Saturday, December 15, 2007

Gaming With Grandma - 44

My mother (AKA Grandma), my daughter Maddie (aged 6.5) and myself got together for our weekly gaming session. Also in attendance for most of the morning (at least until she went down for a nap) was Georgia (aged almost 2). My wife was at work.

First up was a game of Battle Line between myself and my mum. This game replicates an ancient battle fought in a line along which are nine key points represented by flags (red wooden tokens). Players play cards one at a time along this line at the flag points to try and achieve combinations (similar to poker) to beat the opposing card combination. If a player wins 3 adjacent flags or 5 flags in total they win the game.

The battlefield viewed from my side

Battle Line is always a tense and exciting game for me. Although I go into these games feeling confident that I can beat my mum, she is no pushover. Like she demonstrated today. I was trying to achieve a breakthrough (3 adjacent flags) but she thwarted my attack at a key point which meant that it then looked like either of us needed 5 flags in total for the win. It came down to the last 2 flags with her eventually winning 5 to my 3 with 1 flag left undecided. A great game!

Maddie joined us for the next game and chose The Simpsons Slam Dunk Card Game. In this game one player lays down cards one at a time while the other players wait until there are enough cards that they want to take. At that point the first player to hit the slam dunk pad and shout "Slam dunk!" takes the cards. That player then places the stack of cards face down in front of them and becomes the dealer. In a three-player game players are only allowed a total of four stacks. When all the cards have been dealt the cards are scored on their points and combinations. Highest points wins the hand. Victory goes to the player who is the first to win two hands.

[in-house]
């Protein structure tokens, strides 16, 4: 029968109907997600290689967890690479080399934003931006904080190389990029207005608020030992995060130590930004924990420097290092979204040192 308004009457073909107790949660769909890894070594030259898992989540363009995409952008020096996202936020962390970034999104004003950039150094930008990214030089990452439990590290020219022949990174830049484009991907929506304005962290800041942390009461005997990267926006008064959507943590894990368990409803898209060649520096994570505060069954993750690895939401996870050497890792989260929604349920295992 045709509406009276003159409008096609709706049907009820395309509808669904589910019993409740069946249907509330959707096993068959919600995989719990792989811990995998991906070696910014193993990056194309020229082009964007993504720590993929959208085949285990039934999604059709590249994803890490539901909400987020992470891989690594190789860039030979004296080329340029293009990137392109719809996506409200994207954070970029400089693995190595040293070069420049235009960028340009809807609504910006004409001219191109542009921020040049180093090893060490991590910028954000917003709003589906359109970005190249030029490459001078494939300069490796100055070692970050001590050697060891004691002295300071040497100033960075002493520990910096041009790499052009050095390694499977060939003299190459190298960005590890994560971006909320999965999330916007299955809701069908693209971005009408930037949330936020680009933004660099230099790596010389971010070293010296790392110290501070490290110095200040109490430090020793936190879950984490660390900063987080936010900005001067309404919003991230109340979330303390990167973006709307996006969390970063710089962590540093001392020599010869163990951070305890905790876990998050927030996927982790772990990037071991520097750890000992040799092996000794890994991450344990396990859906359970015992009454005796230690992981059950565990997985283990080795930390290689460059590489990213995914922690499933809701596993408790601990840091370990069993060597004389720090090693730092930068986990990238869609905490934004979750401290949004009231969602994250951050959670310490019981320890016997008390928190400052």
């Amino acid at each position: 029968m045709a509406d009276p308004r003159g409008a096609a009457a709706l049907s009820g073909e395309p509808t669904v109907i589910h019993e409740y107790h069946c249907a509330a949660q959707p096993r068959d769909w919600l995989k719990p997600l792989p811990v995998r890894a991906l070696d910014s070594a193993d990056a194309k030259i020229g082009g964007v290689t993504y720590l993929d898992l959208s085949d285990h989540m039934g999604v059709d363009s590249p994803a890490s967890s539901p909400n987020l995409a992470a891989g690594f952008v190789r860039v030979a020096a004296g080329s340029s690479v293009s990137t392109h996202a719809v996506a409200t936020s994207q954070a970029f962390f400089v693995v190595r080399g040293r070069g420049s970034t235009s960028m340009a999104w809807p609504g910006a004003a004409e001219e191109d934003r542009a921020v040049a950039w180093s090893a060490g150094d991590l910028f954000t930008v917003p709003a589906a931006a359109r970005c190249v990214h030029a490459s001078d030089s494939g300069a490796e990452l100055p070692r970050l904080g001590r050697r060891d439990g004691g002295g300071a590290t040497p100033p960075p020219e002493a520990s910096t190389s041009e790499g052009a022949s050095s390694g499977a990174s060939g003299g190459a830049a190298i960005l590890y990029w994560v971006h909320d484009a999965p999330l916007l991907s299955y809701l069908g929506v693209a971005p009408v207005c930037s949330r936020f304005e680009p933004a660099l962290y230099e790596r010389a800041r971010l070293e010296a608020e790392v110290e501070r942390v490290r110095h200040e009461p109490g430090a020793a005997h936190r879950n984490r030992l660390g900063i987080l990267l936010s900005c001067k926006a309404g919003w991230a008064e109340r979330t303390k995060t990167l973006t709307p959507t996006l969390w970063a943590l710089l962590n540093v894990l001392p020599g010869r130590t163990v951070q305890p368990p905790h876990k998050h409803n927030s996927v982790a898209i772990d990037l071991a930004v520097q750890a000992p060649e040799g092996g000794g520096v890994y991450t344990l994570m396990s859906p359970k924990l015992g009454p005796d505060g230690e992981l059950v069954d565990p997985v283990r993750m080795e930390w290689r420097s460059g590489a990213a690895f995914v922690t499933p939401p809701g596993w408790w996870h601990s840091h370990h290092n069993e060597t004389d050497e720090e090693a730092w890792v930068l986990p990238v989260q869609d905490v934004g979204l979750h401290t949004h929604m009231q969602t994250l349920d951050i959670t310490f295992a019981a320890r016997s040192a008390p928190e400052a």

This is another Reiner Knizia game and, similar to Ra and Razzia, there is an initial learning curve on what are valuable cards and at which point it is worth taking them. However, unlike Ra and Razzia, there is no auction involved which makes this game a little more quick and easier (and fun!) for children. Having a Simpsons-theme just tops it off for me and at only $2.95 new on clearance at Mr Toys Toyworld it was a real bargain.

Maddie and I tied for points on the first hand on 32 each with Grandma on 27. The second hand was won by Grandma on 46, myself then on 11 and Maddie on 25. That meant any of us could win the game by winning the third and final hand. Grandma slam dunked her way to the win of a close fought hand with 33, leaving myself on 28 and Maddie on 20. A great final victory to Grandma winning two hands and myself and Maddie winning one hand each. I enjoyed the game that much that I decided to raise it from 6.5 to 7 on my BGG ratings.

Last game of the morning was Jenga. We'd picked this up at a garage sale for only $4 several years ago. This is a classic dexterity game and one which I was surprised to find my mum had never before played. Straight out of the box the tower comprises 18 levels of 3 wooden blocks on each level. Each turn a player carefully removes one of the blocks from a level below the topmost level and then places it on the top level. As the game progresses the tower increases in height but also increases in instability. We ended up getting the tower to 29 levels before I made it topple, giving the much-deserved win to my exultant daughter Maddie. And so she should be proud of that victory because I was playing to win.

An early photo of the teetering tower of our game of Jenga

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